An occasional trickle of excitement breaks through Tony Bradley’s reserved demeanor when he begins talking about his new work, and who can blame him? For the past 10 months, Bradley has been using new processes in the creation of a fresh set of drawings, resulting in pieces that are startlingly simple but rendered with dense, complex marks that demonstrate both serious intent and great skill.
Formerly a printmaker, Bradley has spent the past 10 years working exclusively in black and white. When the physical demands of printmaking began to wear on him, he switched to watercolor. One day, acting on an impulse, he began drawing on a small, unfinished painting. The combination of the two media sparked an entirely new series of works, spanning a variety of sizes and orientations. These works are currently on display at Semi-Public Gallery’s Event Horizon exhibit.
Some of the works have a single shape leaving a lot of negative space, while others have multiple shapes and cover nearly the entire surface of the paper. There is no doubt, however, that they constitute a cohesive exploration of one central idea.
“That idea is about space,” Bradley says. “How do you manipulate space, how do you break it up? All these works are variations on a theme, and that theme is one I can see in all my work over the years. There is always the same impetus for the piece—how do you manipulate space?”
Representational content isn’t Bradley’s aim with these drawings, and he matter-of-factly states that they “have no titles, just dates.” When told that viewers might see tornados, anatomical parts, or shanks of hair in the work, Bradley insists, “There is no subject matter. If there is any imagery, it is subconscious. They are just about line—the process of forming a line. The impulse to make an abstract work of art is both physical and mental. It can come in a moment and just as quickly be gone. In these drawings, the drawing is the subject matter.”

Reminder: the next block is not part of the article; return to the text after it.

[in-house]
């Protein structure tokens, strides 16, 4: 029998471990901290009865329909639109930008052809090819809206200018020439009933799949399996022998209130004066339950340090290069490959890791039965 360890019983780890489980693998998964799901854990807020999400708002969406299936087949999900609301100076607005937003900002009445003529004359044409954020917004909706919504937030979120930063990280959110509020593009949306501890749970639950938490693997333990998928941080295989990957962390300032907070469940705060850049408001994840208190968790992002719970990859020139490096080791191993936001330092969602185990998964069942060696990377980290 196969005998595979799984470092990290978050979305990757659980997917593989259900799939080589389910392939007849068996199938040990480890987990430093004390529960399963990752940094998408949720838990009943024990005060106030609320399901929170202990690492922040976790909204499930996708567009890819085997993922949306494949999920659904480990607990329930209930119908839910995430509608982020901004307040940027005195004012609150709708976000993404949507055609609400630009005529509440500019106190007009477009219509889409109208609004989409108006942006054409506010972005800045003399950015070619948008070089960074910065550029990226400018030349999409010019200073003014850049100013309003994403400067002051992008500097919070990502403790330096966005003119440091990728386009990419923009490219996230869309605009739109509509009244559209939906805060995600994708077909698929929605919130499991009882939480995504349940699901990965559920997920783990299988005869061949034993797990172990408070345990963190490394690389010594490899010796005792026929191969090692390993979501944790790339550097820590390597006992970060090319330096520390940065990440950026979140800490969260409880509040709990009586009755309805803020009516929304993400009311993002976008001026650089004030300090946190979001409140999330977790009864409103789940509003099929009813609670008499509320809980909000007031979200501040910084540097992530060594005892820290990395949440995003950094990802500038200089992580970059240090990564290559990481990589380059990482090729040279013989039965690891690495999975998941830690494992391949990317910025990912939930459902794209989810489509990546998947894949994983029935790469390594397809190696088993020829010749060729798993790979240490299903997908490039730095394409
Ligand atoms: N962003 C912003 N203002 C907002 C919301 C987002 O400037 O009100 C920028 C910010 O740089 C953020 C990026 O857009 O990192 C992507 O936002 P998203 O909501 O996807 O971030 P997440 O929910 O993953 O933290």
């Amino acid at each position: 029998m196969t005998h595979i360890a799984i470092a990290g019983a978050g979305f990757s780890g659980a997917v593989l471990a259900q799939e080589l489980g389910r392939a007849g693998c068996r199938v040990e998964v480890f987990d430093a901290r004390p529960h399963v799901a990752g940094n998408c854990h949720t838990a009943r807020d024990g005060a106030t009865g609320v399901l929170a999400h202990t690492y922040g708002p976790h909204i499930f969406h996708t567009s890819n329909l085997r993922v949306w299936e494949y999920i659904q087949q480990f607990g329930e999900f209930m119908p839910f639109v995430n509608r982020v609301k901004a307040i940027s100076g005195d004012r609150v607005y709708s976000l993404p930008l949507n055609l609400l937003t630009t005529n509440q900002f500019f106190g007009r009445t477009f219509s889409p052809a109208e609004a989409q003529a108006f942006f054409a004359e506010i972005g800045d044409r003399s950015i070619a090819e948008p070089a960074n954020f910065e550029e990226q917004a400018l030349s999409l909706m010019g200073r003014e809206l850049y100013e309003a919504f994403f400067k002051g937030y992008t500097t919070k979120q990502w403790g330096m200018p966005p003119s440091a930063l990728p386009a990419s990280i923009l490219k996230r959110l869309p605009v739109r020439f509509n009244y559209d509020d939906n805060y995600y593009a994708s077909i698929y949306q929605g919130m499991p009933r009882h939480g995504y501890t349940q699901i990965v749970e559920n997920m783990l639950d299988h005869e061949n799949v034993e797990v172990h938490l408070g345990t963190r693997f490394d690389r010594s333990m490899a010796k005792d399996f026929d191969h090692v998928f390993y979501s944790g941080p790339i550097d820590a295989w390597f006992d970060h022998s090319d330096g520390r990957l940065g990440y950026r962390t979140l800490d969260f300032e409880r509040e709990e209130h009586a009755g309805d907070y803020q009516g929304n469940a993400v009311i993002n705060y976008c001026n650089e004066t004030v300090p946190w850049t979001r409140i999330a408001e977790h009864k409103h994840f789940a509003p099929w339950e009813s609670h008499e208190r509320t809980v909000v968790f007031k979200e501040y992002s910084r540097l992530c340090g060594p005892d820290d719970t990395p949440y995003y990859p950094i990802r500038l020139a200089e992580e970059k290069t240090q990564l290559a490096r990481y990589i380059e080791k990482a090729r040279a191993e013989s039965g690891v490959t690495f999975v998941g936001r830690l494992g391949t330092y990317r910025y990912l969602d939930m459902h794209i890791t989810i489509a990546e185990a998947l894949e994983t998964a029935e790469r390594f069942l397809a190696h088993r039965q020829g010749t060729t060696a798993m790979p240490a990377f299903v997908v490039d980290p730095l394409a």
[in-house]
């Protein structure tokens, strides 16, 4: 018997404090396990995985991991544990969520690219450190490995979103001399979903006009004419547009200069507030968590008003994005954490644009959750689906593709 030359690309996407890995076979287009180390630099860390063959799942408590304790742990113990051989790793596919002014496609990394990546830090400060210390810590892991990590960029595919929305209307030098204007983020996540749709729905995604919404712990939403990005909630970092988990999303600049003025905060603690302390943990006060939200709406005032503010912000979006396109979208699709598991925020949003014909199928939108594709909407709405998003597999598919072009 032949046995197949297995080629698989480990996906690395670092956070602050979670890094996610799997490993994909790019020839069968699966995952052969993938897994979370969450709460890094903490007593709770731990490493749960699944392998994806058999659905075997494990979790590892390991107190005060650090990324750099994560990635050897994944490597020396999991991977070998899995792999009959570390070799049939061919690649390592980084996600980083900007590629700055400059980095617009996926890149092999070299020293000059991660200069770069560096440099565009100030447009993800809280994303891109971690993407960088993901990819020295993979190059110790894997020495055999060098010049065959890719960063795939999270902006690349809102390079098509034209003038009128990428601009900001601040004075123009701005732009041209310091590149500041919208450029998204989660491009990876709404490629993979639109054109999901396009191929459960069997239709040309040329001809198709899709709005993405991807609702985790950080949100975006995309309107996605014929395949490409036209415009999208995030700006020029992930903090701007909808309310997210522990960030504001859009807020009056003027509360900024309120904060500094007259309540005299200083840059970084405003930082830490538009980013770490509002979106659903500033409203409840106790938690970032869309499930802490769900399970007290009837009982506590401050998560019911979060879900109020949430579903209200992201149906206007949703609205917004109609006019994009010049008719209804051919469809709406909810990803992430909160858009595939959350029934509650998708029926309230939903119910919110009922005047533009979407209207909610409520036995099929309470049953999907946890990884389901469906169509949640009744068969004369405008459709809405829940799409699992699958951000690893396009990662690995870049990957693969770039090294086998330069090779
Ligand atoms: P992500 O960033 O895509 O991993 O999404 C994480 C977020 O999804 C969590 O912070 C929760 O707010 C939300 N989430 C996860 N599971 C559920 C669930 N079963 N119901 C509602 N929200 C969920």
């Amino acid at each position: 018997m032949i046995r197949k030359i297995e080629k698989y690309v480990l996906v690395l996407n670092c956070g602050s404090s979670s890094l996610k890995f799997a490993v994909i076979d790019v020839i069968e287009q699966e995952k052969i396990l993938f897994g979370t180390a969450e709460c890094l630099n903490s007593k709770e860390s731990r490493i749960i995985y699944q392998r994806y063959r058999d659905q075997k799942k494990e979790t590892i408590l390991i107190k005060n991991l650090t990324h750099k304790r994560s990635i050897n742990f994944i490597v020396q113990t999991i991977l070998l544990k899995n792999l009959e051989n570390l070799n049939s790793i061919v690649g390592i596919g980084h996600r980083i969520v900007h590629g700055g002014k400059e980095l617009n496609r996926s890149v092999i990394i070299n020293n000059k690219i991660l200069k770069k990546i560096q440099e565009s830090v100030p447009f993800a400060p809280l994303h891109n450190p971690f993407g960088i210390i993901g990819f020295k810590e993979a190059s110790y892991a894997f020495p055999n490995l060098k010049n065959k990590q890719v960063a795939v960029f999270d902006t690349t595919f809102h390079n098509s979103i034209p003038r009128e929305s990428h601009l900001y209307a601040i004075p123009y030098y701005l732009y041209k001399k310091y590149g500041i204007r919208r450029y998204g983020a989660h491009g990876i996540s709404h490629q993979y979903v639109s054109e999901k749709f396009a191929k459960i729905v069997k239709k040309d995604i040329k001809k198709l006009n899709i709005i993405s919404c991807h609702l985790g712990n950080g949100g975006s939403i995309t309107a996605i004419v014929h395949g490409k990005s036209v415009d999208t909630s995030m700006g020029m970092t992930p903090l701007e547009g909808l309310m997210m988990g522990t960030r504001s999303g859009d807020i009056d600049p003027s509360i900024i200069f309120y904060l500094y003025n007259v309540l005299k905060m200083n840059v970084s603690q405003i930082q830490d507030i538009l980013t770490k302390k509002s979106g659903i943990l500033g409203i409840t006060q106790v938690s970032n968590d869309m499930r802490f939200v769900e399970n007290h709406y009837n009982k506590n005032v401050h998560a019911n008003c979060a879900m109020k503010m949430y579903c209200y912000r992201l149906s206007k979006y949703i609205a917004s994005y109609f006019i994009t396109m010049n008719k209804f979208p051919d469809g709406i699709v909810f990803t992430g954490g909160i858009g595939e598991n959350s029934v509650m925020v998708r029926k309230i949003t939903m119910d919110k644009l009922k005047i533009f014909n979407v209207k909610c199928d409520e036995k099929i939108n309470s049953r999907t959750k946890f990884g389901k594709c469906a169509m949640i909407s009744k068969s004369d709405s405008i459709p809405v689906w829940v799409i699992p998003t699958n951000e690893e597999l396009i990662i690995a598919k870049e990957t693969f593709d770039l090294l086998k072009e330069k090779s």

There seems to be an almost obsessive quality in these works, one that is implicit in the process. Bradley begins by carefully taping his paper to a piece of archival matboard on his wall. He then begins to draw, usually from an image in his ever-present sketchbook.
“I sharpen four or five pencils at a time and begin to draw, rotating the pencils as the point dulls,” he says. “Working on the wall opens up the drawing—you get into a rhythm. You can go through a lot of pencils in five or six days of work.”
The shapes in these drawings are simple, but the quality of the line is exquisite. There is one work with a shape that is vaguely reminiscent of a wave in a Japanese woodblock print, while others are circular or chalice-like. Ultimately, Bradley says, they are all “about the line.”
Bradley is one of the principals in the Semi-Public Gallery, which opened in the mid-1990s and has exhibited works from a very limited number of artists from time to time since. Shawn Willett, the new director of the gallery, says he is committed to keeping the space going with monthly openings as well as instituting regular hours of operation. For now, those interested in seeing Bradley’s work will have to plan to view the works in advance, as the space is only open one evening each month, and by appointment.
[Connie Bostic is an Asheville-based painter and writer.]
who: Opening reception for Event Horizon, featuring works by Tony Bradley and Gary Byrd
what: Abstract explorations in line art
where: Semi-Public Gallery (305 Hillside St.)
when: Saturday, July 12. 6-9 p.m. (Free. Show is on display by appointment through Wednesday, July 30. 919-619-4269)